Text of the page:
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People-watching in France – offensive or respectful?

A man sitting on a windowsill watching people in the streets
An outdoor french cafe with green and white umbrellas

One bit of culture that is unique to France is their people-watching culture, and they are serious about it. 

Up and down the streets of Aix-en-Provence, France, you can find cafes with outdoor seating and people chatting at all hours of the day. All of these people have one thing in common – their chairs are rotated to look at the rest of the street and watch the people go by. As a tourist, this comes off as a little bit nosy and aggressive, but when you dig deeper, it may actually be well-intentioned.

France has a rich history of having communal cities. Businesses are on the bottom floor of every building, and residences are right on top. This creates a close-knit group of people who live in a condensed space. The French are also very elegant and distinctive in their style of clothing, and never leave the house in a bad outfit. The combination of these factors made cities into a runway for fashion – personality could be expressed, and wealth could be shown at all times through an outfit.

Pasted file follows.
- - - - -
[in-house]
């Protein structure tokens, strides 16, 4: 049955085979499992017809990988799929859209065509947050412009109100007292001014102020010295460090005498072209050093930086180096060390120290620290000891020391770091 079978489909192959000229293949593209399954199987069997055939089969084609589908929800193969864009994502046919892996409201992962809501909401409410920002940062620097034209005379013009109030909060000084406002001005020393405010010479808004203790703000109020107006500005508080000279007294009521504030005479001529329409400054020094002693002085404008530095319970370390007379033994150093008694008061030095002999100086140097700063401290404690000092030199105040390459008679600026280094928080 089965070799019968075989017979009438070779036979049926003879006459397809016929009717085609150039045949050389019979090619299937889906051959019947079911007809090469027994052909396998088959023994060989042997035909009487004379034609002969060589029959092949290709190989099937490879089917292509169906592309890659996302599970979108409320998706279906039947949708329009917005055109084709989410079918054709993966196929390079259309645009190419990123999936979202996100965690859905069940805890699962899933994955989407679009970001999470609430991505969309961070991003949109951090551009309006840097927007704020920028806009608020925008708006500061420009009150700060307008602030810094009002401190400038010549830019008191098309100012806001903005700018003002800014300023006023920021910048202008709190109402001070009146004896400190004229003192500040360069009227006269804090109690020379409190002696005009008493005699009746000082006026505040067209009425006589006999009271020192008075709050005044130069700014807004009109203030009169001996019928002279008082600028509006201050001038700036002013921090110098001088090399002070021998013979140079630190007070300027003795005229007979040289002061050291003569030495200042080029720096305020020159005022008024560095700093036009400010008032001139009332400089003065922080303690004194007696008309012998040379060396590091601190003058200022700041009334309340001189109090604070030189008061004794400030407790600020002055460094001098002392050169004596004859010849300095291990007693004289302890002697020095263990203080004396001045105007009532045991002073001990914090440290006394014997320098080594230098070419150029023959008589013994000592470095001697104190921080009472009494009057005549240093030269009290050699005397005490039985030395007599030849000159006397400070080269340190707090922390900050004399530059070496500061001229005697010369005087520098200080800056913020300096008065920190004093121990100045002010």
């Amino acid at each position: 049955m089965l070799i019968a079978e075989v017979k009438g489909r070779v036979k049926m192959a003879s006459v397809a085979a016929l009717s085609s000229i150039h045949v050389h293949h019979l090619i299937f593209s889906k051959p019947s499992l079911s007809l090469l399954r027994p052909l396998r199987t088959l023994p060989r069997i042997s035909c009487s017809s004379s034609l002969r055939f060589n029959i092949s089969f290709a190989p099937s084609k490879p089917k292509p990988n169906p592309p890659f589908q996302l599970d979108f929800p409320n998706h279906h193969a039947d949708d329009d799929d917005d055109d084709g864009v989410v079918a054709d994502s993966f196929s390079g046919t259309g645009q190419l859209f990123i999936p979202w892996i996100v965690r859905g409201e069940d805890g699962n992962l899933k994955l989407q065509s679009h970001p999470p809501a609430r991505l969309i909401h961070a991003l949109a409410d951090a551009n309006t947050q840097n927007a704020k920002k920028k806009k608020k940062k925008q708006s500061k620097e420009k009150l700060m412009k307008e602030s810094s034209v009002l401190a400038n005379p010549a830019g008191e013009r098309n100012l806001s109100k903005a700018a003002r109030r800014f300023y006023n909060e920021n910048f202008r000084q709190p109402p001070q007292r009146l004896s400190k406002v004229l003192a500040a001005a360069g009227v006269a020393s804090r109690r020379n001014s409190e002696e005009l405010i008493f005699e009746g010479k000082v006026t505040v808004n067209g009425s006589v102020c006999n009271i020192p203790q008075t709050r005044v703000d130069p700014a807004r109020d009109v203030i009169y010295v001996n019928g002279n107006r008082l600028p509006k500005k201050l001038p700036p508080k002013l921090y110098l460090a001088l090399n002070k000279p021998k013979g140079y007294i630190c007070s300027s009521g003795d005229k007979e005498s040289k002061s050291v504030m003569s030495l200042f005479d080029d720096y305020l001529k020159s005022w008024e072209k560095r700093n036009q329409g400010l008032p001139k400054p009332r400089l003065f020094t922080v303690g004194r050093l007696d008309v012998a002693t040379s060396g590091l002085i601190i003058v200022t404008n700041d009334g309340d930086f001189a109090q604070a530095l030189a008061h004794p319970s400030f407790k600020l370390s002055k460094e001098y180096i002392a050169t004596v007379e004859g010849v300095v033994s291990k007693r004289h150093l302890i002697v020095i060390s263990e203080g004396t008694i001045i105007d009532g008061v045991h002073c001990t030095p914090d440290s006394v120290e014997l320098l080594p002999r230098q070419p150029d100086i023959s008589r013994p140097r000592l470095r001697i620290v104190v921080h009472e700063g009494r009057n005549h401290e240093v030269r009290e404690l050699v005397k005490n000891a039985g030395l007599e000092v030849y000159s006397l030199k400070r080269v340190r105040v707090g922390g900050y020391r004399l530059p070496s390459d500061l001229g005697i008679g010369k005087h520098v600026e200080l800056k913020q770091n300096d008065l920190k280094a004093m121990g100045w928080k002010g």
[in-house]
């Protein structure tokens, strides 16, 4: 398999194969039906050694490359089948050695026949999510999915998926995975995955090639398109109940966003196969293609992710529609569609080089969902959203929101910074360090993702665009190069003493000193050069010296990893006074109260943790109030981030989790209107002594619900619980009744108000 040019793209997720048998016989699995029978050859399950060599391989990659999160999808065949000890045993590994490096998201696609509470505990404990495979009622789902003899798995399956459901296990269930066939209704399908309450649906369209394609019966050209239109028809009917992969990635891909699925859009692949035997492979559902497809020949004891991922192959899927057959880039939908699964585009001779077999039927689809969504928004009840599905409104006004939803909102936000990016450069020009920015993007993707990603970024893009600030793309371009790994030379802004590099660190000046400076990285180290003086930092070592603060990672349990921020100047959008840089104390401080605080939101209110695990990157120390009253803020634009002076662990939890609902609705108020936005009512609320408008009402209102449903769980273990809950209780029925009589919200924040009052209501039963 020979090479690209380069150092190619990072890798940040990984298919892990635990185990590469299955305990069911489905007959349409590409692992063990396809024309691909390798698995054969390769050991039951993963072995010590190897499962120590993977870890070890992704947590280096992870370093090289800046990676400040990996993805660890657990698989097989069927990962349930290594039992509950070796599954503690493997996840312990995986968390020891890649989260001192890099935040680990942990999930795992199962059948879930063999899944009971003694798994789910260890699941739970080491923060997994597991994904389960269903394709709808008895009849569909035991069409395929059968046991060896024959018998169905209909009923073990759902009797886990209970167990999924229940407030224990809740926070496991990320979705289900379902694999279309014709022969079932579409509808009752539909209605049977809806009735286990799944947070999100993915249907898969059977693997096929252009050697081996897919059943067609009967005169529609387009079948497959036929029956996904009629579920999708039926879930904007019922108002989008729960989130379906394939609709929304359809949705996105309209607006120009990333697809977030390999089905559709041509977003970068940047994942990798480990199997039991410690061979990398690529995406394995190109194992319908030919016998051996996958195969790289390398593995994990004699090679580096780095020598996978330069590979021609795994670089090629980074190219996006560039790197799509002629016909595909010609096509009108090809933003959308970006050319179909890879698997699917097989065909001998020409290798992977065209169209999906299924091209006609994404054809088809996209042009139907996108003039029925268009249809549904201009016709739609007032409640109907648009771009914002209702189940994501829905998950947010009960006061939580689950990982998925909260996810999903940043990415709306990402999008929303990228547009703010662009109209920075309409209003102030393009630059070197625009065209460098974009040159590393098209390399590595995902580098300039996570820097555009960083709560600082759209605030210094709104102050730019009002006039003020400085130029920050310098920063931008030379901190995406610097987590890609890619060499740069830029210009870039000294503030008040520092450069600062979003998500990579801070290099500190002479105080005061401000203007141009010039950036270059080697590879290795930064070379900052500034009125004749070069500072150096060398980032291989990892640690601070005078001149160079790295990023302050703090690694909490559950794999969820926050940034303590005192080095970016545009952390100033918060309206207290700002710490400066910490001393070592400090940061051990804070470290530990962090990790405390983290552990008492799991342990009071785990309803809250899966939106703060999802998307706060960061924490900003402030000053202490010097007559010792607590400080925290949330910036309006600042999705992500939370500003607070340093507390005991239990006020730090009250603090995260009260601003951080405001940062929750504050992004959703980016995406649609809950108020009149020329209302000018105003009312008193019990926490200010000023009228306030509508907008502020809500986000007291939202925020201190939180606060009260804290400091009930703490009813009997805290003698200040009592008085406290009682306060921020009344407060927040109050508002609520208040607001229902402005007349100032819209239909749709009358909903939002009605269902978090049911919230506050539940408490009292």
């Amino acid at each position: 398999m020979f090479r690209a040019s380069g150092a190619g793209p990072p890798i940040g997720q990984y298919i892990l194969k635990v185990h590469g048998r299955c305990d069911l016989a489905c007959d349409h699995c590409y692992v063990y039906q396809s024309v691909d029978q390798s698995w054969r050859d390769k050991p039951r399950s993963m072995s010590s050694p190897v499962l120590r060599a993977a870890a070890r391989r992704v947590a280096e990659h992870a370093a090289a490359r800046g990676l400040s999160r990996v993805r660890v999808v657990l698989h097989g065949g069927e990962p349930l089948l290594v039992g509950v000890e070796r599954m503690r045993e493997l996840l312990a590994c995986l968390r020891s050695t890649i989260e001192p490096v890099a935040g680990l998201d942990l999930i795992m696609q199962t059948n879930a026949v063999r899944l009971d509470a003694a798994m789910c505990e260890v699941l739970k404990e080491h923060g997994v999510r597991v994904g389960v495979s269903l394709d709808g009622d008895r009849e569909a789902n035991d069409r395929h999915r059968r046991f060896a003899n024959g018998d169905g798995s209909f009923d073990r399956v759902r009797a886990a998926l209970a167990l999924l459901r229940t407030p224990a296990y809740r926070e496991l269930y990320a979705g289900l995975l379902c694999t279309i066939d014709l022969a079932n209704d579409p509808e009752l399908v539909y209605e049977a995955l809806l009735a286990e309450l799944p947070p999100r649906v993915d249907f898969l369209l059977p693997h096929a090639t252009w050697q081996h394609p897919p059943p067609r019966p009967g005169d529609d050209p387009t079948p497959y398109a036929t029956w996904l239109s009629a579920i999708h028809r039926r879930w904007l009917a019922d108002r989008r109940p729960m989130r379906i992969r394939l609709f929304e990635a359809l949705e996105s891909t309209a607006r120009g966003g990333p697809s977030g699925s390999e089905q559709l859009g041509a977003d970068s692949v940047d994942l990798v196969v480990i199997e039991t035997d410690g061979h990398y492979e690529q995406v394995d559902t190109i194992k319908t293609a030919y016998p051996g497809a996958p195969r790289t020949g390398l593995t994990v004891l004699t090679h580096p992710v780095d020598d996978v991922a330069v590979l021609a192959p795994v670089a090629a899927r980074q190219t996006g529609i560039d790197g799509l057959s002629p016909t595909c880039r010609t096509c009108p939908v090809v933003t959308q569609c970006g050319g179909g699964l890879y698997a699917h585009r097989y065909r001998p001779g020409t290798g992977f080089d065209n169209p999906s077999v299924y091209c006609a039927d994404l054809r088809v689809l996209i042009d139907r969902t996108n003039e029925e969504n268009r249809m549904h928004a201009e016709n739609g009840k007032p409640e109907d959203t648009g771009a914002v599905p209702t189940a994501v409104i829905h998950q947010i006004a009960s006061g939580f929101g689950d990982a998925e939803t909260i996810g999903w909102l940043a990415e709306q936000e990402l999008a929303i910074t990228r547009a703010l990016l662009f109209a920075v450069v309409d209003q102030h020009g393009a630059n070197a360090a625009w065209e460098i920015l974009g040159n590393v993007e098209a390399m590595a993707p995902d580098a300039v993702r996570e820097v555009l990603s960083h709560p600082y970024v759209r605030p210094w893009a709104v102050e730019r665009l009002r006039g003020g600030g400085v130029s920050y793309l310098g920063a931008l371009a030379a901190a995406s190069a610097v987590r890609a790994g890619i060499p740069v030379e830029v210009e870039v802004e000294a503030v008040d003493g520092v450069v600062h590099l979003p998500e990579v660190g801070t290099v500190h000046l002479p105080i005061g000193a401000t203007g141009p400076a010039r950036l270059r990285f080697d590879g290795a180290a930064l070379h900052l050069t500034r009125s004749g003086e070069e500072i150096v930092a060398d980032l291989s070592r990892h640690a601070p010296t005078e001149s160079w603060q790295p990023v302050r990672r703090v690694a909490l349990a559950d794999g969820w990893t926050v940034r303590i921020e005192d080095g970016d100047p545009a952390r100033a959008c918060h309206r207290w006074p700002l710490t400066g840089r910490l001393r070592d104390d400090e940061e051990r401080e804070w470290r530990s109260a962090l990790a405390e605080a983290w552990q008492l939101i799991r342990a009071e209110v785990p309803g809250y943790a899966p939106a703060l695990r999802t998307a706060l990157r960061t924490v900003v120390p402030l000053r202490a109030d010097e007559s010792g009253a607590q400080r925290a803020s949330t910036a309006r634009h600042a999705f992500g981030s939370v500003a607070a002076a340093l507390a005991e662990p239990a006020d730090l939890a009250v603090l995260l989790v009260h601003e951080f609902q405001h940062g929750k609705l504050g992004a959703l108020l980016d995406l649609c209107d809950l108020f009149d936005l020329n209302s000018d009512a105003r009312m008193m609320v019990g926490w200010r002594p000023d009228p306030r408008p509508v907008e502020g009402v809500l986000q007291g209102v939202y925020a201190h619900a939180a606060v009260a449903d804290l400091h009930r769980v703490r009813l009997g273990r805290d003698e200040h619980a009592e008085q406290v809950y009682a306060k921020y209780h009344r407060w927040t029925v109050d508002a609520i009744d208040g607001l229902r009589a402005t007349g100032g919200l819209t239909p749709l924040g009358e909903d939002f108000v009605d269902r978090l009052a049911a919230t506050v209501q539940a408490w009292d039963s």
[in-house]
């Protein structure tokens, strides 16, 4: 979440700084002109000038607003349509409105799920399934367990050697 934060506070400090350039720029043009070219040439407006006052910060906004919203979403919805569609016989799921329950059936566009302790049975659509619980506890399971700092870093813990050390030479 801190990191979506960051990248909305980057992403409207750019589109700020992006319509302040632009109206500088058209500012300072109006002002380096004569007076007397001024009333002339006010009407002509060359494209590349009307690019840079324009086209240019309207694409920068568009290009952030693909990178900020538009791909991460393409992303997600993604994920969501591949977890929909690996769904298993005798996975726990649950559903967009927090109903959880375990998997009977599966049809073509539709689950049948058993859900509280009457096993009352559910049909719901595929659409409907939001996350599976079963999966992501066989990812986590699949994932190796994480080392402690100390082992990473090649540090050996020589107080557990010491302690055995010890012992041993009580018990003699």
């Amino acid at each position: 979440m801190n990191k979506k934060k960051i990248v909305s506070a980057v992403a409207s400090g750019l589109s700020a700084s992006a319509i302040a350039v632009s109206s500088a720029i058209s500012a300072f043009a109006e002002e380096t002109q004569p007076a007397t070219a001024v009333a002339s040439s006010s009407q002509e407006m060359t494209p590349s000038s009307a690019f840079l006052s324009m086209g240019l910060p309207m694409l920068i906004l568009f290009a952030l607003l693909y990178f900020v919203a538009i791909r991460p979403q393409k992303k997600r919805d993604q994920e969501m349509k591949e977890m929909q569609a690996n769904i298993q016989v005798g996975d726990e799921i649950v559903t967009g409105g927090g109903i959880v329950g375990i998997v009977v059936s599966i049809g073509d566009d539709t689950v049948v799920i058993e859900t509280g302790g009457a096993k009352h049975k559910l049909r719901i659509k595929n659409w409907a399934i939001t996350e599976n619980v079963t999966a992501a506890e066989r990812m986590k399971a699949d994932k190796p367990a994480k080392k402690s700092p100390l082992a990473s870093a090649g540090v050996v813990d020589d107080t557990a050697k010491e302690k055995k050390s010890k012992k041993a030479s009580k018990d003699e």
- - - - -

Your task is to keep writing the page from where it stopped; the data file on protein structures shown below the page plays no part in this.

So why the people-watching? Historically, the people of Aix-en-Provence likely had their chairs rotated at the café to respect and take note of their peers’ outfits. The world is much more interconnected today, and Aix-en-Provence has over 150,000 people, so it may not be as tight-knit as it used to be, but that has not stopped people from looking at each other. The people in France don’t hate you, and they aren’t judging you either – they are only curious about your actions and your outfits as it has been ingrained in them for hundreds of years.

An outsidefrench cafe filled with customers with a red umbrella
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Barcelona Experience II

Mateo Moyon (Information Science), Elisabeth Overton (Public Relations), Catherine Johnson (Mass Communications), Ellie Phelps (Mass Communications)

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